In the early 20th century, Finns in Sunset Park created NYC’s first not-for-profit co-op

Posted On Tue, September 12, 2017 By

Posted On Tue, September 12, 2017 By In History, Sunset Park

Streetview of Sunset Park’s Alku Toinen, photo courtesy of Lynn Massimo via HDC

While the co-op movement officially began in Europe in the late 1800s, its legacy as the dominate housing choice in New York City continues today, all thanks to the large groups of Finnish immigrants that landed in Brooklyn’s Sunset Park during the first half of the 20th century. Instead of renting the typical tenement-style buildings of the time, a group of 16 Finnish families decided to combine their resources and set up a housing cooperative called the Finnish Home Building Association in the South Brooklyn neighborhood in 1916 (h/t WNYC). Just over 100 years later, the Finn’s idea of co-ops, which spread quickly throughout the five boroughs, remains prevalent in the city today.

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Remnants of Finnish culture found in Sunset Park, photo via Michael Fleshman on Flickr

Before Sunset Park became known for its Finnish culture, working class Finns first settled in East Harlem. In the beginning of the 20th century, many Finnish businesses could be found along 125th Street between Fifth Avenue and the Harlem River. The only building in Harlem with a Finnish connection that remains today is the Fifth Avenue Hall on 127th Street and Fifth Avenue. The spot served as the headquarters for the local Finnish Socialist party, but also as a place for social gatherings. While the structure remains, it has since been turned into luxury apartments.

New York’s first “Finntown” faded quickly after many Finns relocated to Sunset Park. It was here where the not-for-profit co-op housing movement was born. In Brooklyn’s Finntown, two buildings called the Alku (Finnish for “beginning) and Alku Toinen (Alku II), were built in 1916, modeled after the European tradition of limited equity co-op buildings. Nearly a decade after those buildings were first built, Sunset Park became home to 25 other housing cooperatives, including a cooperative shopping complex with a restaurant, meat market, bakery and grocery store. The idea of co-op housing was so unfamiliar, New York State’s Department of Agriculture regulated them instead of the housing department.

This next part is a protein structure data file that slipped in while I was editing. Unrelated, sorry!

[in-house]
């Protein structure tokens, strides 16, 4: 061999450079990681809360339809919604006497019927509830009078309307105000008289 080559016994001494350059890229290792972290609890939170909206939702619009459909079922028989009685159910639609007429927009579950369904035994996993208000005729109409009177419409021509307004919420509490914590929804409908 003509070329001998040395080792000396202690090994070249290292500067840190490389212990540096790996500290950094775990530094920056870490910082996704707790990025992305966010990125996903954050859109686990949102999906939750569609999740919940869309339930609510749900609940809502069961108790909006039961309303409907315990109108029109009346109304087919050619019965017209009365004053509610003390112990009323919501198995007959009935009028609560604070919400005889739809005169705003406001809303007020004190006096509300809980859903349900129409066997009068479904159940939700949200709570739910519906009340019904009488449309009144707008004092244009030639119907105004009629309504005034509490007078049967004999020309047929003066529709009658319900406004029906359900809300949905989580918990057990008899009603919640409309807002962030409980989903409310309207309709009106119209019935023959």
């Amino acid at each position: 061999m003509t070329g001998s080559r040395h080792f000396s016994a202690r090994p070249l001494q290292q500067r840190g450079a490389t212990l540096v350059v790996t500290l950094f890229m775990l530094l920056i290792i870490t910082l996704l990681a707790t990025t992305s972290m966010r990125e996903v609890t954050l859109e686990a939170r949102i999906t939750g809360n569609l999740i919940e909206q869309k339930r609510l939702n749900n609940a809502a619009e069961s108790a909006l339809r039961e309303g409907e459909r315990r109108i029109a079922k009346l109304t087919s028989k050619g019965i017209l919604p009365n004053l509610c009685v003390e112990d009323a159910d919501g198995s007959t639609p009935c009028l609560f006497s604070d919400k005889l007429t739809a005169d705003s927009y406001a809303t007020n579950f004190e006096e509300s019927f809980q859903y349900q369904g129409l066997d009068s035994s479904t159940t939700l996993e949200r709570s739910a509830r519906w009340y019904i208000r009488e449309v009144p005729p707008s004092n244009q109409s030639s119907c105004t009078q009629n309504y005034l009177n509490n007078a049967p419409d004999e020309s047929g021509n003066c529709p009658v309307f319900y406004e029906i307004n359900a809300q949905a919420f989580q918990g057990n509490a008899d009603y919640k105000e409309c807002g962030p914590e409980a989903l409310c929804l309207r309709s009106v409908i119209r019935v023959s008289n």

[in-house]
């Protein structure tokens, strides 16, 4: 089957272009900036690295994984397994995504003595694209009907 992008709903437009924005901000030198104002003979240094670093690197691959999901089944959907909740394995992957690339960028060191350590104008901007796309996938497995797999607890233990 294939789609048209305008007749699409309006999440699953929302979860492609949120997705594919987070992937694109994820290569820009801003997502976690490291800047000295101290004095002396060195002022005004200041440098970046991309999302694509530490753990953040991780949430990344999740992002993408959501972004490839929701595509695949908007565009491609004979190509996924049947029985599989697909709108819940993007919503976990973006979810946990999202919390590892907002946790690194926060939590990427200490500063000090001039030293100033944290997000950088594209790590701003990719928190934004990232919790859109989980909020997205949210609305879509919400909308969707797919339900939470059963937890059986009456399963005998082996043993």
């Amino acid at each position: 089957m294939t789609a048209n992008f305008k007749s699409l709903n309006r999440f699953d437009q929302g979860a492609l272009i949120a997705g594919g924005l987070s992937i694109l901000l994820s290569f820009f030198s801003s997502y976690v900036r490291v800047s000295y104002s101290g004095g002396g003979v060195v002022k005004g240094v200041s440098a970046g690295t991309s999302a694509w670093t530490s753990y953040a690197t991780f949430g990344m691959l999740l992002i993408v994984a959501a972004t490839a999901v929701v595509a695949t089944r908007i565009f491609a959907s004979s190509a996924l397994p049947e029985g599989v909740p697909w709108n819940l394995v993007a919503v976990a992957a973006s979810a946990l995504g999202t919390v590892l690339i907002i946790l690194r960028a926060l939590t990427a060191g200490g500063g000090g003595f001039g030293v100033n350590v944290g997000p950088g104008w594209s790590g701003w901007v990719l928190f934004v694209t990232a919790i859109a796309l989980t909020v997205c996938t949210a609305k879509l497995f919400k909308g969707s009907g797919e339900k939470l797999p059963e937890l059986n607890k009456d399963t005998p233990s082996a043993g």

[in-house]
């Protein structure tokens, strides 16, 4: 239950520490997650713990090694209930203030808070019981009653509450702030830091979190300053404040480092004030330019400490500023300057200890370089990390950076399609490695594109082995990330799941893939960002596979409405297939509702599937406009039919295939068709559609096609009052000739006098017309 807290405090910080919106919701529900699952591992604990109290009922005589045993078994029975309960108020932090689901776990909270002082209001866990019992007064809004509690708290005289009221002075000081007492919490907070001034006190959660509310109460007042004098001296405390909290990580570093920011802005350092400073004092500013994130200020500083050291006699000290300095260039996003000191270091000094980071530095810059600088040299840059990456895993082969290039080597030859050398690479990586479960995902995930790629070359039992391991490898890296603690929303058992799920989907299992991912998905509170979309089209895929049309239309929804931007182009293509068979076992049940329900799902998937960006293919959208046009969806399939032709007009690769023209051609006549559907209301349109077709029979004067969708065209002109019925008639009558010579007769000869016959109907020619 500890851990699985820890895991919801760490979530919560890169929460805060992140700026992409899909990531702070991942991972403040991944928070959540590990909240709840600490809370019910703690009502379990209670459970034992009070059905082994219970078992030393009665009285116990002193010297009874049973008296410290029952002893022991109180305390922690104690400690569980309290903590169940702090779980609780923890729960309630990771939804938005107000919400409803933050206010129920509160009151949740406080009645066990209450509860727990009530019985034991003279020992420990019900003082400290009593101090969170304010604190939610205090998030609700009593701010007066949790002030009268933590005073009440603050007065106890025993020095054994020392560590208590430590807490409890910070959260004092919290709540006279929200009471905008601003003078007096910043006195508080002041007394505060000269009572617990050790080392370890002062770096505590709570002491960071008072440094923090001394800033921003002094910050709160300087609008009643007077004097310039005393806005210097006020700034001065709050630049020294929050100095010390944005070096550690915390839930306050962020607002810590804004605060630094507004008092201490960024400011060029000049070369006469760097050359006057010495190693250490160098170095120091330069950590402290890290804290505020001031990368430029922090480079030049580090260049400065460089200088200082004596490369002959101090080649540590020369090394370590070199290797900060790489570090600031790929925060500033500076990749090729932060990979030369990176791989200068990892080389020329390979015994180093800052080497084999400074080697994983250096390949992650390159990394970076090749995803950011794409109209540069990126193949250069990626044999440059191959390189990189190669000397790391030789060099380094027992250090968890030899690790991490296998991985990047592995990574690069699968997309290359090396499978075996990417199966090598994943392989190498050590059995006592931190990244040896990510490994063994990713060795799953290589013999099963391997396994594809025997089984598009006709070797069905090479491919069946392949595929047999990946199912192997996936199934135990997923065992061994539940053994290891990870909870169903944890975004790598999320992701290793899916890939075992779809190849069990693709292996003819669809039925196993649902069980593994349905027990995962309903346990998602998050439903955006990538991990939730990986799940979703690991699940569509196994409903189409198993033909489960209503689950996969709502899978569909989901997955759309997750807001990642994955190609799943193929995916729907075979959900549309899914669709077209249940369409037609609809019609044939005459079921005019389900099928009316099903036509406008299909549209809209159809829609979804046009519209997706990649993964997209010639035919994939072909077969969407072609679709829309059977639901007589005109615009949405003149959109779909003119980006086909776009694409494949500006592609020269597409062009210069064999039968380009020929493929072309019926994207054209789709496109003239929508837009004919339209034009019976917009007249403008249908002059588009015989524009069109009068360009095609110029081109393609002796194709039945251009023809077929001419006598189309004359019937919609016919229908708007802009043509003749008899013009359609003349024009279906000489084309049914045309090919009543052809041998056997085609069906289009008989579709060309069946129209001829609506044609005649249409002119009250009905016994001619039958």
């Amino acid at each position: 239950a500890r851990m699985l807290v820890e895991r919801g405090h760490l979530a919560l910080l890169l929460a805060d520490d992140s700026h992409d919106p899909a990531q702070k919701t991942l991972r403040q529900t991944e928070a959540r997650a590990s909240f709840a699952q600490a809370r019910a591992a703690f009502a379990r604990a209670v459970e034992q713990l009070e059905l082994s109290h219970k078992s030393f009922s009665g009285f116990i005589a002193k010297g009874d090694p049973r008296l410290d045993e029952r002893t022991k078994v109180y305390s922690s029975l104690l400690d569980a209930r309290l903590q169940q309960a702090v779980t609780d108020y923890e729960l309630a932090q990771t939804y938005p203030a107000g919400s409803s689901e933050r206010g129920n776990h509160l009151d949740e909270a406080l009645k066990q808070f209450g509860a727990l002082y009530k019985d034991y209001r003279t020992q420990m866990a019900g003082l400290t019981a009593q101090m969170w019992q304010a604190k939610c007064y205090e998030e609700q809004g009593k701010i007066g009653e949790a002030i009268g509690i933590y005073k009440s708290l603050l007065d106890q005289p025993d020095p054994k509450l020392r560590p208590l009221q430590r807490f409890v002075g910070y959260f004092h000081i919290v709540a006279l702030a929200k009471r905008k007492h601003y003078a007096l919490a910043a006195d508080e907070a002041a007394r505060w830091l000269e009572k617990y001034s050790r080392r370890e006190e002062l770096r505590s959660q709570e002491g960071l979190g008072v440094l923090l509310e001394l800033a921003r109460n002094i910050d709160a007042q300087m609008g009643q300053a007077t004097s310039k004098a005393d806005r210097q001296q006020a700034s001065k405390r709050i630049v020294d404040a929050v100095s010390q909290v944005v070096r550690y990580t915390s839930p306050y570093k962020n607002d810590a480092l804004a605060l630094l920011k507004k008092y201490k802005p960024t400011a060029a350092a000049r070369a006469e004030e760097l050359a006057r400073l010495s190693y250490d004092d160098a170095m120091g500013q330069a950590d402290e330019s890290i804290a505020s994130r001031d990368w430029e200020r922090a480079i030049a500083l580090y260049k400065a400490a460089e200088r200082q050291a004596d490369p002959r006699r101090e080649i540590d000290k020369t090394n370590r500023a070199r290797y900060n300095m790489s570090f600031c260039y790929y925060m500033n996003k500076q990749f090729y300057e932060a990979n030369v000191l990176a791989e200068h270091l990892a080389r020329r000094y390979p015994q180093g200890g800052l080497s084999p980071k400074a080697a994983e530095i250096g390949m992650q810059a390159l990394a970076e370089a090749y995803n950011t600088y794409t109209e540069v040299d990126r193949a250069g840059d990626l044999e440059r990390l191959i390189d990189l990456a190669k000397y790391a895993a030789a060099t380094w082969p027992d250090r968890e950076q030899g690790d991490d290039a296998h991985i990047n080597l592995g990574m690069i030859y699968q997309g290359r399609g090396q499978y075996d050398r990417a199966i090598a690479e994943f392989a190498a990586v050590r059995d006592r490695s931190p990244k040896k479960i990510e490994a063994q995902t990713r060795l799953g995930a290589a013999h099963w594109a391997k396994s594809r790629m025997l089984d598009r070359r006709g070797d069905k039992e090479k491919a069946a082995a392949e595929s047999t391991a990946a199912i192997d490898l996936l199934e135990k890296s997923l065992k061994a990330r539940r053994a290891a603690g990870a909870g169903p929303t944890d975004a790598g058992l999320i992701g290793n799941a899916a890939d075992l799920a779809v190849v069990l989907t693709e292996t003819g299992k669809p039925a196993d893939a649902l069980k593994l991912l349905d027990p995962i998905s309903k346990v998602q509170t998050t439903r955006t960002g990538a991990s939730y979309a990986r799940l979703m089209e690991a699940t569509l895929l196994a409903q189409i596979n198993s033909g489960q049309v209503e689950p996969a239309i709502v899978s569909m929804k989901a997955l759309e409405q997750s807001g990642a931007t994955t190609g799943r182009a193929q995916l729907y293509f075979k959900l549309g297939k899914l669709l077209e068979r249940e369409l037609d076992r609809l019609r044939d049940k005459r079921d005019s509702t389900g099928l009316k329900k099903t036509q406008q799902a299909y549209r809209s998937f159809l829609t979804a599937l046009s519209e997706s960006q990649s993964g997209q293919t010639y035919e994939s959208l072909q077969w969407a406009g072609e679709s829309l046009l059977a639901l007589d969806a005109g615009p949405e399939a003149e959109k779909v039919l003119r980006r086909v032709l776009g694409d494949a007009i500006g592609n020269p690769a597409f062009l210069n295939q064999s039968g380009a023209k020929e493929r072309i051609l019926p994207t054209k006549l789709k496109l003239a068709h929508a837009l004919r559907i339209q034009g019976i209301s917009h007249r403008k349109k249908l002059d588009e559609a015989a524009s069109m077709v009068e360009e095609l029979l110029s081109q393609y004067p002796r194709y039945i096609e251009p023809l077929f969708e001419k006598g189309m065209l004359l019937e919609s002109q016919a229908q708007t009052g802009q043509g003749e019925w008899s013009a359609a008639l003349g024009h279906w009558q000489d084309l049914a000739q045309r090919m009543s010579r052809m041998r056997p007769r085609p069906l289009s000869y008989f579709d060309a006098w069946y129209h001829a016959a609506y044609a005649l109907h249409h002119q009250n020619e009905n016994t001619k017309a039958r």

These Finnish co-ops were operated and owned by the residents that lived there. Like the Mitchell-Lama co-ops that the city started building in the 1970s, these apartments were not allowed to be sold for a profit. By the late 1920s, the 25 housing cooperatives held roughly 10,000 Finns. Between 1917 and 1940, about 50 structures were created by the Finns.

A New York Times article from 1972 wrote that Brooklyn’s Finntown was “losing its flavor.” The decline in Finntown happened as Finns moved elsewhere in New York and beyond. According to Mika Roinila, a geography professor with a specialty in Finnish migration, Finnish cultural communities in New York faded because of assimilation. “There are a lot more Polish and Russian Americans than Finnish Americans, and they are able to hold on to their identities better,” Roinila told Finnish website, This is Finland. “However, there are also a lot more Americans with German ancestry, but you don’t see a lot of German neighborhoods out there. They have assimilated, like the Finns.”

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40th Street in Sunset Park was co-named Finlandia Street in 1991, photo via Wikimedia

Today, not many traces of Finntown exist in Sunset Park. But in 1991, 40th Street in front of the Imatra Hall was co-named as Finlandia Street in remembrance of the thousands of Finns who lived in Brooklyn.

[Via WNYC]

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